One Dollar debuts on CBS All Access Aug. 30. It’s a thriller set in the Rust Belt, the story told as a dollar bill changes hands among a connected group of characters.
Executive producer Craig Zobel said Pittsburgh, with its mix of steel and high-tech, made for an ideal setting. He liked being “able to do something entertaining — a murder-mystery — and paint a portrait of a community at the same time.”
The producers were keen to do a show that wasn’t set in New York or California. Zobel was also excited to depict class divides in the small town. “Class isn’t a subject that is explored much in television right now,” he said. “The idea of having an entertainment-based thing, that’s fun and a bit pulpy, and look at the issue of class, is a real inspiration.”
Zobel directed all 10 episodes. Being immersed in the show for so long enabled him to delve deeply into characters’ back stories. “It was an exciting and interesting experience,” he said, “to get to live with them for so long.”
Tom Clancy’s Jack Ryan premieres Aug. 31 on Amazon’s Prime Video, offering a unique take on Clancy’s brainy hero. Created by Carlton Cuse and Graham Roland, the series shows Ryan facing down crises that are more relevant to the world in 2018. Amazon’s Ryan leaps straight off the pages of Clancy’s novels, but the stories are completely original to the series.
Roland said the project started with an attempt to adapt Clear and Present Danger, the 1989 book that shows Ryan’s CIA colleagues conducting a covert war against a Colombian drug cartel. Roland refers to Clancy’s books as “geopolitical thrillers of their time.” But Clear and Present Danger, he said, didn’t necessarily feel all that fresh three decades after it published.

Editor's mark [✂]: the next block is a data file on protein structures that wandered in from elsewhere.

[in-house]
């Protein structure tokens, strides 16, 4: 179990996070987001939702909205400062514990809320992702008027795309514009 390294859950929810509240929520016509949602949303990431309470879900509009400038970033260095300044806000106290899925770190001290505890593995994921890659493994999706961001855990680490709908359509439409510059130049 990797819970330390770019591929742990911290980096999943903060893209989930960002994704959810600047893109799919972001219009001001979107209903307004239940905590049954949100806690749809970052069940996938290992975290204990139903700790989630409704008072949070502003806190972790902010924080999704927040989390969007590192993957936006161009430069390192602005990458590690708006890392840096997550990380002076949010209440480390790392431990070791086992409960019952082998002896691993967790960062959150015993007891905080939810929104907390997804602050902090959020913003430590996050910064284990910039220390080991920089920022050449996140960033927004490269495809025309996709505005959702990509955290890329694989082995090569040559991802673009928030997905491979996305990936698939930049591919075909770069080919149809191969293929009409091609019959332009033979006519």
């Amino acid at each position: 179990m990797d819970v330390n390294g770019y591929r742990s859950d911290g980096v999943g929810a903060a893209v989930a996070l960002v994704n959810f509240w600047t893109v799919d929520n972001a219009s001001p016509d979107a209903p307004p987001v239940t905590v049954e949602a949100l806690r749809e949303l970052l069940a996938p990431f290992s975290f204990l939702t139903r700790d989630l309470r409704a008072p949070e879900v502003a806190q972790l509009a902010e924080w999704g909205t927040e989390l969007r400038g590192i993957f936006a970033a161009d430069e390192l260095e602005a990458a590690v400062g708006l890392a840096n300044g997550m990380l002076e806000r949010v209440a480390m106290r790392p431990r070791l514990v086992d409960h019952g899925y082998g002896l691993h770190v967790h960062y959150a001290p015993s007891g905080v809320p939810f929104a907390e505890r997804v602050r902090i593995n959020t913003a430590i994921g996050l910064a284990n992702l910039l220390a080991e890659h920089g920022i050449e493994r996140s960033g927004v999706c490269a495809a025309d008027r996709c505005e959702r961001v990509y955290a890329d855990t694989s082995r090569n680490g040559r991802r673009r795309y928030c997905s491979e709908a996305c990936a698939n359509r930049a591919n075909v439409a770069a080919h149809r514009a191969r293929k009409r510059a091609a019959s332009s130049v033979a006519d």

The series yanks Ryan from his Langley cubicle and thrusts him into a conflagration in the Middle East. “Everything that happens narratively is something that Graham and I invented,” said Cuse.
Roland, a former Marine, said their goal was to keep the essence of Jack Ryan intact while updating his battles. “What are the secret ingredients, the secret sauce, that make Jack Ryan special?” he said.
Cuse notes how the stars of anti-terrorism shows, such as 24 and Homeland, are anti-heroes who bend the rules to pull off their missions. “Our guy is a classic hero,” he said.
John Krasinski, formerly Jim Halpert of The Office, plays Ryan. He’s an executive producer as well. “John is always interested in making any scene better,” Cuse said.
Cuse and Roland hope that viewers in red and blue states alike embrace Jack Ryan. “It’s not a show made for TV critics,” Cuse said. “It’s made for viewers.”